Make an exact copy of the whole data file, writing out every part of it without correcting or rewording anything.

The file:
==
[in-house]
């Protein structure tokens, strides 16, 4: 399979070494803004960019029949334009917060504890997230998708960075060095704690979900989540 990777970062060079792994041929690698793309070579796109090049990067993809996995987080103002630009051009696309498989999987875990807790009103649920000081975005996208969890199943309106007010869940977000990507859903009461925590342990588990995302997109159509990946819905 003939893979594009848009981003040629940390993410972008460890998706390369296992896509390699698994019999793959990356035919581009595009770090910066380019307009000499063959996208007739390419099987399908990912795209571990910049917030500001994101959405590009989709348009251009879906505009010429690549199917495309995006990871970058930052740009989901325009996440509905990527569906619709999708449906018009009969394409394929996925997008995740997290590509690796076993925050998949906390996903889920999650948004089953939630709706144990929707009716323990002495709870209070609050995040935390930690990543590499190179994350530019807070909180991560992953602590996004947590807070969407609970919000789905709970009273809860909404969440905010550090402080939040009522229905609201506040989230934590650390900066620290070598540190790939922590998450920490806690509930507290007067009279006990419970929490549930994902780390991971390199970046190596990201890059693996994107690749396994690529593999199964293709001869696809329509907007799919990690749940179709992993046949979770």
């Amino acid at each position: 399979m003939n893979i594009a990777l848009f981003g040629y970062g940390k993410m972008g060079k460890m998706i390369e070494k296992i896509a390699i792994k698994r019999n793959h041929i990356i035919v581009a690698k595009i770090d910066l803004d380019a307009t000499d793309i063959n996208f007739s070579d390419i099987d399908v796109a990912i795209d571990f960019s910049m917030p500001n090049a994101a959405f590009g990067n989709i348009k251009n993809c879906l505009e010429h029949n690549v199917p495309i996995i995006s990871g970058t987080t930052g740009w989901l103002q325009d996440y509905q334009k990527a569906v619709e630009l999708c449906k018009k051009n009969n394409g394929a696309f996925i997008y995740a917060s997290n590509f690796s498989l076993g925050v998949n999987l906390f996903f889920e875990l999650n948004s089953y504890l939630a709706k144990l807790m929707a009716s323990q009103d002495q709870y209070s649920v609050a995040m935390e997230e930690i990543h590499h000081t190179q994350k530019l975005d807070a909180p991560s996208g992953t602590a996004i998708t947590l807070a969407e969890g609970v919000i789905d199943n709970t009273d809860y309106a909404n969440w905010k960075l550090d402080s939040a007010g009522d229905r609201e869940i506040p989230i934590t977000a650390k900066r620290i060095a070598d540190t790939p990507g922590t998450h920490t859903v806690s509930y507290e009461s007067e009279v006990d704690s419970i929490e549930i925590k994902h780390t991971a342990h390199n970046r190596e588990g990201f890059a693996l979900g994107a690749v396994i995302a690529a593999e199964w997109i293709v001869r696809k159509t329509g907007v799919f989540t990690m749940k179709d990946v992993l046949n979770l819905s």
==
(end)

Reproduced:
[in-house]
């Protein structure tokens, strides 16, 4: 399979070494803004960019029949334009917060504890997230998708960075060095704690979900989540 990777970062060079792994041929690698793309070579796109090049990067993809996995987080103002630009051009696309498989999987875990807790009103649920000081975005996208969890199943309106007010869940977000990507859903009461925590342990588990995302997109159509990946819905 003939893979594009848009981003040629940390993410972008460890998706390369296992896509390699698994019999793959990356035919581009595009770090910066380019307009000499063959996208007739390419099987399908990912795209571990910049917030500001994101959405590009989709348009251009879906505009010429690549199917495309995006990871970058930052740009989901325009996440509905990527569906619709999708449906018009009969394409394929996925997008995740997290590509690796076993925050998949906390996903889920999650948004089953939630709706144990929707009716323990002495709870209070609050995040935390930690990543590499190179994350530019807070909180991560992953602590996004947590807070969407609970919000789905709970009273809860909404969440905010550090402080939040009522229905609201506040989230934590650390900066620290070598540190790939922590998450920490806690509930507290007067009279006990419970929490549930994902780390991971390199970046190596990201890059693996994107690749396994690529593999199964293709001869696809329509907007799919990690749940179709992993046949979770």
């Amino acid at each position: 399979m003939n893979i594009a990777l848009f981003g040629y970062g940390k993410m972008g060079k460890m998706i390369e070494k296992i896509a390699i792994k698994r019999n793959h041929i990356i035919v581009a690698k595009i770090d910066l803004d380019a307009t000499d793309i063959n996208f007739s070579d390419i099987d399908v796109a990912i795209d571990f960019s910049m917030p500001n090049a994101a959405f590009g990067n989709i348009k251009n993809c879906l505009e010429h029949n690549v199917p495309i996995i995006s990871g970058t987080t930052g740009w989901l103002q325009d996440y509905q334009k990527a569906v619709e630009l999708c449906k018009k051009n009969n394409g394929a696309f996925i997008y995740a917060s997290n590509f690796s498989l076993g925050v998949n999987l906390f996903f889920e875990l999650n948004s089953y504890l939630a709706k144990l807790m929707a009716s323990q009103d002495q709870y209070s649920v609050a995040m935390e997230e930690i990543h590499h000081t190179q994350k530019l975005d807070a909180p991560s996208g992953t602590a996004i998708t947590l807070a969407e969890g609970v919000i789905d199943n709970t009273d809860y309106a909404n969440w905010k960075l550090d402080s939040a007010g009522d229905r609201e869940i506040p989230i934590t977000a650390k900066r620290i060095a070598d540190t790939p990507g922590t998450h920490t859903v806690s509930y507290e009461s007067e009279v006990d704690s419970i929490e549930i925590k994902h780390t991971a342990h390199n970046r190596e588990g990201f890059a693996l979900g994107a690749v396994i995302a690529a593999e199964w997109i293709v001869r696809k159509t329509g907007v799919f989540t990690m749940k179709d990946v992993l046949n979770l819905s």